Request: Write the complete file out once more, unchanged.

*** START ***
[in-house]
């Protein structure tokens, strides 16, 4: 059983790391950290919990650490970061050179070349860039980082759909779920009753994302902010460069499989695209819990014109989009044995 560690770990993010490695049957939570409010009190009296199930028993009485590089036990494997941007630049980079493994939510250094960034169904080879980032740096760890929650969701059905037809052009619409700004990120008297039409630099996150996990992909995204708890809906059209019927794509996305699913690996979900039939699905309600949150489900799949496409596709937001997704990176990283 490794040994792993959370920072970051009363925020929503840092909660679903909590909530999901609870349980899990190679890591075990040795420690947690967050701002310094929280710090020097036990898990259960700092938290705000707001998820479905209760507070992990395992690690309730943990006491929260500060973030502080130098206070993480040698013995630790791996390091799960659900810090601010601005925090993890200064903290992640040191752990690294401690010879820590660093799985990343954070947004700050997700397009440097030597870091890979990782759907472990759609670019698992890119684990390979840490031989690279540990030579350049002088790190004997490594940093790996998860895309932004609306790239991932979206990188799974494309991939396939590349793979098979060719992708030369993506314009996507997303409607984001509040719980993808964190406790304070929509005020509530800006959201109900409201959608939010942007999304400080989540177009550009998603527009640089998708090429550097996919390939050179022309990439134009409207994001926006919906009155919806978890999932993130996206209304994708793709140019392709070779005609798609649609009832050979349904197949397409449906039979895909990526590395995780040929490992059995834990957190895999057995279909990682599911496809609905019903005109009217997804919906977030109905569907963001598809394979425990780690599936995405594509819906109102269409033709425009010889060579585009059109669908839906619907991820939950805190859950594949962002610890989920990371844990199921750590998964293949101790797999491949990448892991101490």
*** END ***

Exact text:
[in-house]
């Protein structure tokens, strides 16, 4: 059983790391950290919990650490970061050179070349860039980082759909779920009753994302902010460069499989695209819990014109989009044995 560690770990993010490695049957939570409010009190009296199930028993009485590089036990494997941007630049980079493994939510250094960034169904080879980032740096760890929650969701059905037809052009619409700004990120008297039409630099996150996990992909995204708890809906059209019927794509996305699913690996979900039939699905309600949150489900799949496409596709937001997704990176990283 490794040994792993959370920072970051009363925020929503840092909660679903909590909530999901609870349980899990190679890591075990040795420690947690967050701002310094929280710090020097036990898990259960700092938290705000707001998820479905209760507070992990395992690690309730943990006491929260500060973030502080130098206070993480040698013995630790791996390091799960659900810090601010601005925090993890200064903290992640040191752990690294401690010879820590660093799985990343954070947004700050997700397009440097030597870091890979990782759907472990759609670019698992890119684990390979840490031989690279540990030579350049002088790190004997490594940093790996998860895309932004609306790239991932979206990188799974494309991939396939590349793979098979060719992708030369993506314009996507997303409607984001509040719980993808964190406790304070929509005020509530800006959201109900409201959608939010942007999304400080989540177009550009998603527009640089998708090429550097996919390939050179022309990439134009409207994001926006919906009155919806978890999932993130996206209304994708793709140019392709070779005609798609649609009832050979349904197949397409449906039979895909990526590395995780040929490992059995834990957190895999057995279909990682599911496809609905019903005109009217997804919906977030109905569907963001598809394979425990780690599936995405594509819906109102269409033709425009010889060579585009059109669908839906619907991820939950805190859950594949962002610890989920990371844990199921750590998964293949101790797999491949990448892991101490």